Up to 25% of ovarian cancers are caused by a heritable genetic condition, such as a mutation in the BRCA1 or BRCA2 genes — the same genes that may raise breast cancer risk. Women with a BRCA mutation have up to a 64% chance of developing ovarian cancer.
The Center for Hereditary Breast and Ovarian Cancer at NewYork-Presbyterian and Columbia University Irving Medical Center aims to improve the survival of women with such mutations. This multidisciplinary initiative, launched in 2018, was set up to integrate the screening, prevention, diagnosis, and treatment of inherited breast and ovarian cancer, streamlining care. The center brings together experts from different medical specialties, offers genomic testing, and conducts clinical trials.
“The goal is to provide one-stop shopping for patients who either have one of these genetic abnormalities or may be at high risk for an abnormality,” says Dr. Wright. “For patients who carry a genetic abnormality, care usually involves going to a lot of different appointments for tests and to see different specialists. We’re trying to make it as easy and seamless as we can.”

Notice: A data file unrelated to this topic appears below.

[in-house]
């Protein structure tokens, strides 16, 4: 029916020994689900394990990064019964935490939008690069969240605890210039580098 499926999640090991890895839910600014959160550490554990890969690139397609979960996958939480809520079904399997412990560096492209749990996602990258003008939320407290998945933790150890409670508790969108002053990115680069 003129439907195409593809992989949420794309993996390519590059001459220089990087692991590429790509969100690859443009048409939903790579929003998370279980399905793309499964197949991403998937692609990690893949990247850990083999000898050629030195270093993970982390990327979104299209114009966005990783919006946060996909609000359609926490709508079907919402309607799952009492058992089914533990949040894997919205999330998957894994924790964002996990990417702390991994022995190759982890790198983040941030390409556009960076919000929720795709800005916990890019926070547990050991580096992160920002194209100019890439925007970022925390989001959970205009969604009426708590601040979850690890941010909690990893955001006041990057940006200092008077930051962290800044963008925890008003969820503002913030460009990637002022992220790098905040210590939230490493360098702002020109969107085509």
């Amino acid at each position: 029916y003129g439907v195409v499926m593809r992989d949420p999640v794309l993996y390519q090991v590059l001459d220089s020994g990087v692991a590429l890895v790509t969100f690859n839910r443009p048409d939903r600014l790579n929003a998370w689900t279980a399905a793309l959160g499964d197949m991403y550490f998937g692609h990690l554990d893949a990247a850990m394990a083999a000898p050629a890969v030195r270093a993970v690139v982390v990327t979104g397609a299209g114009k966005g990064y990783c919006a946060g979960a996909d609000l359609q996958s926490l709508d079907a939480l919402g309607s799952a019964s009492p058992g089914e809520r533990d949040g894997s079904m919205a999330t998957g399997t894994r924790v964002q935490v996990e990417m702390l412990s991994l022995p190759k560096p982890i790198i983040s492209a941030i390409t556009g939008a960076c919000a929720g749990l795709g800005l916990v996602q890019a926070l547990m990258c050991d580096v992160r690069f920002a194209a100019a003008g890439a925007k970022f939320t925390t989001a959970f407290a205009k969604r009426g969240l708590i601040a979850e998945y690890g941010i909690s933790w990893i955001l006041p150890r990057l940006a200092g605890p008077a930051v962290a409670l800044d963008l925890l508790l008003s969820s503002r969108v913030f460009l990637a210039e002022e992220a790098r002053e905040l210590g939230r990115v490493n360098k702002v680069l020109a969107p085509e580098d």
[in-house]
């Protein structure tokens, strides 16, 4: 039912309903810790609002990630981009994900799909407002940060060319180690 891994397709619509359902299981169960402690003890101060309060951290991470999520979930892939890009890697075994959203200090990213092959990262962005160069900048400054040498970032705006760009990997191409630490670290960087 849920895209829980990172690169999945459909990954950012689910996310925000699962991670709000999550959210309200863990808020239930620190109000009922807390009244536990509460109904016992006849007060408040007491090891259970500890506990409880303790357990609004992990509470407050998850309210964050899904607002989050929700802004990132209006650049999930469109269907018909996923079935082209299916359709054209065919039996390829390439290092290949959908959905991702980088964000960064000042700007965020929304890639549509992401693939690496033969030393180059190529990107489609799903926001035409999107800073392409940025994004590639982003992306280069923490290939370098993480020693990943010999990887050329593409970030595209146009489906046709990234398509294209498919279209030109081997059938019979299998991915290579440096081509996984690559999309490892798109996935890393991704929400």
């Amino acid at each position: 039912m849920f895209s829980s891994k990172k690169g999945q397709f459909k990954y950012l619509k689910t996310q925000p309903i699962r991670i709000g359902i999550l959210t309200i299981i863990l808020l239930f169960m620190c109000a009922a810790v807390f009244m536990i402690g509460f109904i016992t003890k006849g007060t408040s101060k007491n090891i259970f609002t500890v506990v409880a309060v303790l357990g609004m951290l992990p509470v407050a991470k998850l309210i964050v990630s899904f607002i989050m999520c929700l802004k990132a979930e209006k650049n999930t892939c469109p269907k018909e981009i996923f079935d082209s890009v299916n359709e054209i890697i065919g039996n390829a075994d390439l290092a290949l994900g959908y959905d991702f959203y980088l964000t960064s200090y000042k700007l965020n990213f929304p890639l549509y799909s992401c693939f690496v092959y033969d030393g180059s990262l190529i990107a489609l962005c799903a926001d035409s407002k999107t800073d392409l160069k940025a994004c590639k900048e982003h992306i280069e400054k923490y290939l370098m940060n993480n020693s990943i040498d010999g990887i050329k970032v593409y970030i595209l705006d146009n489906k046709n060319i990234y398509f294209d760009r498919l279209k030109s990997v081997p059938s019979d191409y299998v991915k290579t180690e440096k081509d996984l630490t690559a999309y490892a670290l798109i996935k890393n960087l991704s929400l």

The center’s patients tend to be from one of two populations. One group comprises women who have a family history of breast or ovarian cancer and want to find out if they have a genetic mutation that increases their risk for cancer. They may consult with a genetic counselor and undergo genetic testing.
The second group consists of women with a confirmed mutation who need help navigating their options. The options include enhanced screening, special imaging and blood tests to identify ovarian cancer, and prophylactic surgery — removing the ovaries or other reproductive organs as a preventive measure.
“Often when women have a family history of cancer, there’s a lot of fear around that association,” says Dr. Wright. “The goal of the center is to empower women, to give them as much information as possible, and then they can make informed decisions both for themselves and their family members.”